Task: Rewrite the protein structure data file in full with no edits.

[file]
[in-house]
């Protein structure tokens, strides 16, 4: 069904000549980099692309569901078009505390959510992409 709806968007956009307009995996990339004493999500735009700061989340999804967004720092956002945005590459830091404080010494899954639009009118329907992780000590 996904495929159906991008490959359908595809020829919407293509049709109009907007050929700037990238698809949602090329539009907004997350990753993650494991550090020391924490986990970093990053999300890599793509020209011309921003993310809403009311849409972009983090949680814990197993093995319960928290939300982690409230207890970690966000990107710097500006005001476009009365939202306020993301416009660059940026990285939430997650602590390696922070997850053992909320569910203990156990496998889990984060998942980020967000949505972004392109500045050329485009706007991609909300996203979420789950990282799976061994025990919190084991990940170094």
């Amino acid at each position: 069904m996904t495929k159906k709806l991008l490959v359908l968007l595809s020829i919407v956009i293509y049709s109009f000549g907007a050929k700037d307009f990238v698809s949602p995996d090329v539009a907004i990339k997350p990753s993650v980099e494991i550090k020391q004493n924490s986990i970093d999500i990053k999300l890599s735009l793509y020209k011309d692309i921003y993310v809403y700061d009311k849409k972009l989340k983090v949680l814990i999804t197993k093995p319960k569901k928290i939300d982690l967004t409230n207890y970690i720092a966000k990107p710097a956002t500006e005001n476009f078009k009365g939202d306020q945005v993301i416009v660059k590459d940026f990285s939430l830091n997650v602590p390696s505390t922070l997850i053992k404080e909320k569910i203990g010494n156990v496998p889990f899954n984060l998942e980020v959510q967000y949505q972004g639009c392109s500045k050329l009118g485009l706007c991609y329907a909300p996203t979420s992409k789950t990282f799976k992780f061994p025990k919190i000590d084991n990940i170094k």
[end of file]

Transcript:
[in-house]
């Protein structure tokens, strides 16, 4: 069904000549980099692309569901078009505390959510992409 709806968007956009307009995996990339004493999500735009700061989340999804967004720092956002945005590459830091404080010494899954639009009118329907992780000590 996904495929159906991008490959359908595809020829919407293509049709109009907007050929700037990238698809949602090329539009907004997350990753993650494991550090020391924490986990970093990053999300890599793509020209011309921003993310809403009311849409972009983090949680814990197993093995319960928290939300982690409230207890970690966000990107710097500006005001476009009365939202306020993301416009660059940026990285939430997650602590390696922070997850053992909320569910203990156990496998889990984060998942980020967000949505972004392109500045050329485009706007991609909300996203979420789950990282799976061994025990919190084991990940170094």
């Amino acid at each position: 069904m996904t495929k159906k709806l991008l490959v359908l968007l595809s020829i919407v956009i293509y049709s109009f000549g907007a050929k700037d307009f990238v698809s949602p995996d090329v539009a907004i990339k997350p990753s993650v980099e494991i550090k020391q004493n924490s986990i970093d999500i990053k999300l890599s735009l793509y020209k011309d692309i921003y993310v809403y700061d009311k849409k972009l989340k983090v949680l814990i999804t197993k093995p319960k569901k928290i939300d982690l967004t409230n207890y970690i720092a966000k990107p710097a956002t500006e005001n476009f078009k009365g939202d306020q945005v993301i416009v660059k590459d940026f990285s939430l830091n997650v602590p390696s505390t922070l997850i053992k404080e909320k569910i203990g010494n156990v496998p889990f899954n984060l998942e980020v959510q967000y949505q972004g639009c392109s500045k050329l009118g485009l706007c991609y329907a909300p996203t979420s992409k789950t990282f799976k992780f061994p025990k919190i000590d084991n990940i170094k």